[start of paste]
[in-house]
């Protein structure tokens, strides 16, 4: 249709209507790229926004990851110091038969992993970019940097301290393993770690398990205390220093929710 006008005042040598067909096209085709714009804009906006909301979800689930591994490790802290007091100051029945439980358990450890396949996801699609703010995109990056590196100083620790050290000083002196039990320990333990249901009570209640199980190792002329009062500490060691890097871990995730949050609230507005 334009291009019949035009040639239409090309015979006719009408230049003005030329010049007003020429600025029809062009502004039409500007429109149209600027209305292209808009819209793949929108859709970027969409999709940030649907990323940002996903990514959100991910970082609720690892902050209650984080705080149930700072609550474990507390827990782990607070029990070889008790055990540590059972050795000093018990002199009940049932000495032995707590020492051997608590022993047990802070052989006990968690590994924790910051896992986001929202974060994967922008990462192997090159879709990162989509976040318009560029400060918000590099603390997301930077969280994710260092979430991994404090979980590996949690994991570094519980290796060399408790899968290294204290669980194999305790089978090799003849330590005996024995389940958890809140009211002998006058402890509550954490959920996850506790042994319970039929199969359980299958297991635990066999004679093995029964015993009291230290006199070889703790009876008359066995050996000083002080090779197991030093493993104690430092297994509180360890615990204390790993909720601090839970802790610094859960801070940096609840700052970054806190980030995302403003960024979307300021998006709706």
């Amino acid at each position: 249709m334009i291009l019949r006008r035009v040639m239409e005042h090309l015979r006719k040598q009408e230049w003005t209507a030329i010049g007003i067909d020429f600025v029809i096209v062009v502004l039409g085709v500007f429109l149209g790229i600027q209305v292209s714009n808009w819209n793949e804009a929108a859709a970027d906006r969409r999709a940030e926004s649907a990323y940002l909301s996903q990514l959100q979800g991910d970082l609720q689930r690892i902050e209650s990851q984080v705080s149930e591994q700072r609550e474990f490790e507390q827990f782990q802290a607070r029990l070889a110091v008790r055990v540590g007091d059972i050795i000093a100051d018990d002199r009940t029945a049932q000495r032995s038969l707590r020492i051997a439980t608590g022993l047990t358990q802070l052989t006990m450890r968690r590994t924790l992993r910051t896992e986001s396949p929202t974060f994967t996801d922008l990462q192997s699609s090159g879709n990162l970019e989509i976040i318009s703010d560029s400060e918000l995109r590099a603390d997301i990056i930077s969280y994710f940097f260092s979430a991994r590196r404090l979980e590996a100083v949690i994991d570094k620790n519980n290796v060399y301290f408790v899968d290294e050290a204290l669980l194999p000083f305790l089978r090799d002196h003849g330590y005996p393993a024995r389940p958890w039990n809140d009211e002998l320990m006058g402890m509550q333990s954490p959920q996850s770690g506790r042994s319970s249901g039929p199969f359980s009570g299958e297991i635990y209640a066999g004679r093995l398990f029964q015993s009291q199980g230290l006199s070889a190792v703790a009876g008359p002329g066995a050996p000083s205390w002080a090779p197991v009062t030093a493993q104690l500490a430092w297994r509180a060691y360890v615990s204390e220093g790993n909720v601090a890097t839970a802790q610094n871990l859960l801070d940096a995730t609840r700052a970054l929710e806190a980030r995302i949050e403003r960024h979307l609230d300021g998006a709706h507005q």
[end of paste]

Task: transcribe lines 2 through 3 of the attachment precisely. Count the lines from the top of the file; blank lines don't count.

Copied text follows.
């Protein structure tokens, strides 16, 4: 249709209507790229926004990851110091038969992993970019940097301290393993770690398990205390220093929710 006008005042040598067909096209085709714009804009906006909301979800689930591994490790802290007091100051029945439980358990450890396949996801699609703010995109990056590196100083620790050290000083002196039990320990333990249901009570209640199980190792002329009062500490060691890097871990995730949050609230507005 334009291009019949035009040639239409090309015979006719009408230049003005030329010049007003020429600025029809062009502004039409500007429109149209600027209305292209808009819209793949929108859709970027969409999709940030649907990323940002996903990514959100991910970082609720690892902050209650984080705080149930700072609550474990507390827990782990607070029990070889008790055990540590059972050795000093018990002199009940049932000495032995707590020492051997608590022993047990802070052989006990968690590994924790910051896992986001929202974060994967922008990462192997090159879709990162989509976040318009560029400060918000590099603390997301930077969280994710260092979430991994404090979980590996949690994991570094519980290796060399408790899968290294204290669980194999305790089978090799003849330590005996024995389940958890809140009211002998006058402890509550954490959920996850506790042994319970039929199969359980299958297991635990066999004679093995029964015993009291230290006199070889703790009876008359066995050996000083002080090779197991030093493993104690430092297994509180360890615990204390790993909720601090839970802790610094859960801070940096609840700052970054806190980030995302403003960024979307300021998006709706």
């Amino acid at each position: 249709m334009i291009l019949r006008r035009v040639m239409e005042h090309l015979r006719k040598q009408e230049w003005t209507a030329i010049g007003i067909d020429f600025v029809i096209v062009v502004l039409g085709v500007f429109l149209g790229i600027q209305v292209s714009n808009w819209n793949e804009a929108a859709a970027d906006r969409r999709a940030e926004s649907a990323y940002l909301s996903q990514l959100q979800g991910d970082l609720q689930r690892i902050e209650s990851q984080v705080s149930e591994q700072r609550e474990f490790e507390q827990f782990q802290a607070r029990l070889a110091v008790r055990v540590g007091d059972i050795i000093a100051d018990d002199r009940t029945a049932q000495r032995s038969l707590r020492i051997a439980t608590g022993l047990t358990q802070l052989t006990m450890r968690r590994t924790l992993r910051t896992e986001s396949p929202t974060f994967t996801d922008l990462q192997s699609s090159g879709n990162l970019e989509i976040i318009s703010d560029s400060e918000l995109r590099a603390d997301i990056i930077s969280y994710f940097f260092s979430a991994r590196r404090l979980e590996a100083v949690i994991d570094k620790n519980n290796v060399y301290f408790v899968d290294e050290a204290l669980l194999p000083f305790l089978r090799d002196h003849g330590y005996p393993a024995r389940p958890w039990n809140d009211e002998l320990m006058g402890m509550q333990s954490p959920q996850s770690g506790r042994s319970s249901g039929p199969f359980s009570g299958e297991i635990y209640a066999g004679r093995l398990f029964q015993s009291q199980g230290l006199s070889a190792v703790a009876g008359p002329g066995a050996p000083s205390w002080a090779p197991v009062t030093a493993q104690l500490a430092w297994r509180a060691y360890v615990s204390e220093g790993n909720v601090a890097t839970a802790q610094n871990l859960l801070d940096a995730t609840r700052a970054l929710e806190a980030r995302i949050e403003r960024h979307l609230d300021g998006a709706h507005q």